While there is some indication that the State of California will permit some flexibility in these areas to account for COVID-specific service disruptions, it is imperative that the Board explicitly clarify that the proposed service reductions are temporary and will be restored after the end of the pandemic. This will provide assurances to the state and assist affordable housing developers working to ensure critical affordable housing projects continue to move forward.

The Turnout4Transit campaign has more information about the proposed service reductions and how to take action on their website.

 

San José Releases Draft Diridon Station Area Plan (DSAP) Amendments

Last week, the City of San José released the draft amended Diridon Station Area Plan (DSAP), which sets the framework for development for the entire 250-acre area encompassing Diridon Station in Downtown San José. Those who have been tracking development around Diridon closely will remember that earlier this month, Google submitted its Downtown West proposal for the land that it owns in the Station Area, encompassing roughly 80 acres. And while Google’s proposal is the largest in the entire planning area and will serve as a catalyst for the new neighborhood, the amended DSAP is critical to defining how development will unfold in the rest of the Station Area, making or breaking its success as a vibrant, mixed-use transit hub.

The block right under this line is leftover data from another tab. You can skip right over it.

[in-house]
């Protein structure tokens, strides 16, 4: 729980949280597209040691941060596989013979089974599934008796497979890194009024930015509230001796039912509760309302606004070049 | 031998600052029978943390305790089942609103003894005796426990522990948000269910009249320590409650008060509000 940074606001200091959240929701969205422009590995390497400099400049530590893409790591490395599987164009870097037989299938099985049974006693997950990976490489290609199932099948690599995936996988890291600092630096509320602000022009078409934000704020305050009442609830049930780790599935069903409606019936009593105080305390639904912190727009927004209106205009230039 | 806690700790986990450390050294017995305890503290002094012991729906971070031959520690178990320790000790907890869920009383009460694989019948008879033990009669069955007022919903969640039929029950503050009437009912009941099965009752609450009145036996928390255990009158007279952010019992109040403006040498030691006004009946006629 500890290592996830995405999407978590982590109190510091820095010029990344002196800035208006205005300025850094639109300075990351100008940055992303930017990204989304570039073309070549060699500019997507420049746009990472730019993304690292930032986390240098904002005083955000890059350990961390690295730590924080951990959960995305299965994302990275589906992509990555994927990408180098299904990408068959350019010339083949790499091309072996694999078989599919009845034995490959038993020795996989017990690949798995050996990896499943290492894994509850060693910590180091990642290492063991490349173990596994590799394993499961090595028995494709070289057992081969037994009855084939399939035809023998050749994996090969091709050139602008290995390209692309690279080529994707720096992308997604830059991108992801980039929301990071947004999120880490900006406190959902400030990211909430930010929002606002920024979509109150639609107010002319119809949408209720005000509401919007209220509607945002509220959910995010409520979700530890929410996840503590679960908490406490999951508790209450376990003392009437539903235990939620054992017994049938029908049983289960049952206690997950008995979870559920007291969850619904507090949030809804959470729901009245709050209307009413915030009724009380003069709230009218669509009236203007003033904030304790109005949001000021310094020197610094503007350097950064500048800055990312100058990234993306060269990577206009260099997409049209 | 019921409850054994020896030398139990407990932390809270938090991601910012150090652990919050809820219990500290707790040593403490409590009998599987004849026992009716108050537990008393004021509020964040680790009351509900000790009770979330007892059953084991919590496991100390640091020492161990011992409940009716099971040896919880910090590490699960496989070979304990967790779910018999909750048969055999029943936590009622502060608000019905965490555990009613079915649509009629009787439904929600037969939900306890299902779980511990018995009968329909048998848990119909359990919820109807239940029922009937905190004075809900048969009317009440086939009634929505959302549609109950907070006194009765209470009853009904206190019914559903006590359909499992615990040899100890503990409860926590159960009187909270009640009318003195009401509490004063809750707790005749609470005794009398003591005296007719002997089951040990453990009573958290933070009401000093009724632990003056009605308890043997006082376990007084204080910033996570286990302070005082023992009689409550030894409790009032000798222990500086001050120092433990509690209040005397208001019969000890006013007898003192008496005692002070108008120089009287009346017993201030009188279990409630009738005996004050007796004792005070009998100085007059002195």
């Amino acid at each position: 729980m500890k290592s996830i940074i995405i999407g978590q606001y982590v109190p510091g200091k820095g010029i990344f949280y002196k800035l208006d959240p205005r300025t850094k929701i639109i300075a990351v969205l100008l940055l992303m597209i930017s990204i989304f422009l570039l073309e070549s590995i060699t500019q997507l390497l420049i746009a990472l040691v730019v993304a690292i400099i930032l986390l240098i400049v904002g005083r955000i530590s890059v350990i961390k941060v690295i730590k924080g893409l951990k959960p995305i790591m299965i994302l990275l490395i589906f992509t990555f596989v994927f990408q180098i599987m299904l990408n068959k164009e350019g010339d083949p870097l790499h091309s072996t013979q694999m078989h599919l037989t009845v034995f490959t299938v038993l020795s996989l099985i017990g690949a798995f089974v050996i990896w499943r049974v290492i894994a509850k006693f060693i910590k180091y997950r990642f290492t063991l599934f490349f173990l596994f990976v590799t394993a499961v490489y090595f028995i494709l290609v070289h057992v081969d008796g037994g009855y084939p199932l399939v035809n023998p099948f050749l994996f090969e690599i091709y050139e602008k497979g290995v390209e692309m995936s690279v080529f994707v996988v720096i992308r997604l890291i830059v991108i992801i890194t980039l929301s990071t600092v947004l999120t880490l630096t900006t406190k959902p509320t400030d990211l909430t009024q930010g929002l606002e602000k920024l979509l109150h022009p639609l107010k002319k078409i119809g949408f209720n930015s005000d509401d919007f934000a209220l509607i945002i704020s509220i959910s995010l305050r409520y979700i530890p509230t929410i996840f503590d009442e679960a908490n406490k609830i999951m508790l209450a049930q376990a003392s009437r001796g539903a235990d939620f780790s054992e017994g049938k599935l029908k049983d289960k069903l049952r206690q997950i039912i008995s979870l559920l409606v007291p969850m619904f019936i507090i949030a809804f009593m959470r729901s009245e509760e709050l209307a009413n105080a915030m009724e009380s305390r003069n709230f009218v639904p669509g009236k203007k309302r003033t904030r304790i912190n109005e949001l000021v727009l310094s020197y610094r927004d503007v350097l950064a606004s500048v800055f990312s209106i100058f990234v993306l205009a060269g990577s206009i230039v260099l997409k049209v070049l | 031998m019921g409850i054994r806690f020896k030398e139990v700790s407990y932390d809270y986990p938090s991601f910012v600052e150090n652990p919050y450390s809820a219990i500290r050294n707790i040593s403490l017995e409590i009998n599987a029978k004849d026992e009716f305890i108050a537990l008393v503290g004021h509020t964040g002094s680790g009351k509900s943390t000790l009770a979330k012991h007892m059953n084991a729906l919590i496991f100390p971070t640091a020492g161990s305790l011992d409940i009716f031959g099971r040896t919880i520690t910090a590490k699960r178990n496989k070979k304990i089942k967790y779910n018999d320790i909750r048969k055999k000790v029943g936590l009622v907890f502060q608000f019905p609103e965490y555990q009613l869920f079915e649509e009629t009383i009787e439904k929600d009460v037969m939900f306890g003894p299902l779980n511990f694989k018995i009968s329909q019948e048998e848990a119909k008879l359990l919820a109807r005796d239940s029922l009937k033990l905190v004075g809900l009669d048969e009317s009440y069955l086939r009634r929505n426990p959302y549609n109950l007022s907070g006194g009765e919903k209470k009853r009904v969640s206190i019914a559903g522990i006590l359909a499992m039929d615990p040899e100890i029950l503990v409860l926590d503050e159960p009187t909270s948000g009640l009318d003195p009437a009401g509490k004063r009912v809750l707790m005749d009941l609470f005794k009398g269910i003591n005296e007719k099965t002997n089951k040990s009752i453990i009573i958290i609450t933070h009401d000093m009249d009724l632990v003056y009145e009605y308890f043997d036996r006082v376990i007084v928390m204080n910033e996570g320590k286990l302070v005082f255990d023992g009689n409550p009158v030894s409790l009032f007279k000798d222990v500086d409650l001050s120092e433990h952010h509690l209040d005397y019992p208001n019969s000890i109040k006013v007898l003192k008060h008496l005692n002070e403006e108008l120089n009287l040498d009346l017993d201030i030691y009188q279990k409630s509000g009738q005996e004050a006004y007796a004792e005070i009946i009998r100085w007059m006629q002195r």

SV@Home has collaborated closely with the City of San José, including as a member of the Station Area Advisory Group (SAAG), to ensure that the DSAP plans for a significant amount of housing and affordable housing. We’ve advocated for the fulfillment of our Housing Vision for the Station Area, which we believe should plan for at least 15,000 new homes — 25% of which must be affordable – among other key housing points. Based on our analysis of the draft DSAP amendments, we believe that the staff proposal is in line with our Housing Vision. Despite this, we know that there are several important areas that must be confirmed and clarified to ensure the Vision can still be achieved. Namely: